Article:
Every Friday, Delicious Living gathers five of the latest and greatest stories in healthy living from across the web. This week: Tree nuts may protect heart health, more of Florida’s citrus groves are going organic, scientists have embarked on a Global Soil Biodiversity Initiative to decipher the world beneath our feet, and more.
Jim Robbins of The New York Times writes: "Soil, with all of its organic matter, is second to the oceans as the largest carbon repository on the planet ... It contains nearly one-third of all living organisms." And yet we've only identified around 1 percent of them. To change that, scientists have embarked on what they are calling the Global Soil Biodiversity Initiative to evaluate the health of our soil life, pinpoint where it is endangered, and protect the worldwide food web. Read on.
Science Daily reports that eating tree nuts leads to modest decreases in blood fats and sugars, which can help reduce your risk for heart disease, diabetes, stroke, and other health problems associated with metabolic syndrome. Read on.
Backers of the ballot initiative in Oregon to require GMO food labeling have outlined three reasons why you should vote for the cause, stating first and foremost: “It’s not about politics. It’s about transparency.” Read on.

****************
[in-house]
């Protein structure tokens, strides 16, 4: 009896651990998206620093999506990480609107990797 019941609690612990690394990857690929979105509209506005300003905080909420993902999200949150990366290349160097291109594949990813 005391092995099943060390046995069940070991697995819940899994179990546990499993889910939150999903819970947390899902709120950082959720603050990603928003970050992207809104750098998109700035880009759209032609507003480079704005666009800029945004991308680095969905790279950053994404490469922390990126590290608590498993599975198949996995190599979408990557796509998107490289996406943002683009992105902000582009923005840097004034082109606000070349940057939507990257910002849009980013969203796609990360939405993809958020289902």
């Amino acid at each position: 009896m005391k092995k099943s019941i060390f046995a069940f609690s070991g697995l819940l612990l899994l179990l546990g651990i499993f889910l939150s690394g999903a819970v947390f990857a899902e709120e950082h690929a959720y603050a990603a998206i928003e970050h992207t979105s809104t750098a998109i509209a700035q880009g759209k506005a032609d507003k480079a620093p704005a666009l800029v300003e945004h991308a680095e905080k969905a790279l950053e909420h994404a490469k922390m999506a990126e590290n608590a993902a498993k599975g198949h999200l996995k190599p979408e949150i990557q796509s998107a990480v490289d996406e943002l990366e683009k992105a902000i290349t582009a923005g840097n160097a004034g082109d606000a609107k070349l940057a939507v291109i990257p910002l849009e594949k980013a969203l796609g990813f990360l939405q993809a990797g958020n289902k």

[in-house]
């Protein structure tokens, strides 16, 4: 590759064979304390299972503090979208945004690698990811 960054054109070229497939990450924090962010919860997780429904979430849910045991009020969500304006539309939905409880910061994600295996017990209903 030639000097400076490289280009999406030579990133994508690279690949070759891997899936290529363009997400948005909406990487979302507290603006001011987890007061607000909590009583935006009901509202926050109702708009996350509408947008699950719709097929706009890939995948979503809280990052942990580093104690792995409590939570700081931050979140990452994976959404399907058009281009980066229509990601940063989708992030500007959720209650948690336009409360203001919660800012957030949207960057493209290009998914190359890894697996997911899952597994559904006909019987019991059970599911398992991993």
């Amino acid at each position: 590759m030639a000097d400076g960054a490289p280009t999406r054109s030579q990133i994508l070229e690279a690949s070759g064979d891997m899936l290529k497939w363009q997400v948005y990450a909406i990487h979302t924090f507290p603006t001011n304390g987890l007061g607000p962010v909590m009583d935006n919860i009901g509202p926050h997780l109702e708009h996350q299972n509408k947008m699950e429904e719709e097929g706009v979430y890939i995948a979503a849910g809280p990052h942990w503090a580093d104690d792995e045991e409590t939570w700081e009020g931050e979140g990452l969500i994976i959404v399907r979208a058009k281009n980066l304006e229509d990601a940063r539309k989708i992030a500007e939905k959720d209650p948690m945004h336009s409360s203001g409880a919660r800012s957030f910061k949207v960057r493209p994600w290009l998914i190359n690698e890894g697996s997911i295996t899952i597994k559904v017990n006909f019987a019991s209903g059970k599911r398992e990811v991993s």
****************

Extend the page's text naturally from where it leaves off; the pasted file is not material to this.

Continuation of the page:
An article in the journal Animal Feed Science and Technology suggests that replacing conventional crop-based feed with insect meal could revolutionize the livestock industry. It’s closer to the natural diet of poultry and some fish, and certain bug larvae contain natural antibiotics that could reduce harmful bacteria like E. coli and salmonella in meat. As a bonus, they can slash food waste by up to 75 percent. How? Read on.
As the largest and oldest organic citrus company in America, Uncle Matt’s Organic now “actively recruits conventional farmers, handles all the paperwork for them throughout the [organic] transition and certification process, creates a full farm plan and oversees every aspect of caretaking.” The result: consistent sales growth and positive changes in Florida agriculture. Read on.
Illustration: Katie Eberts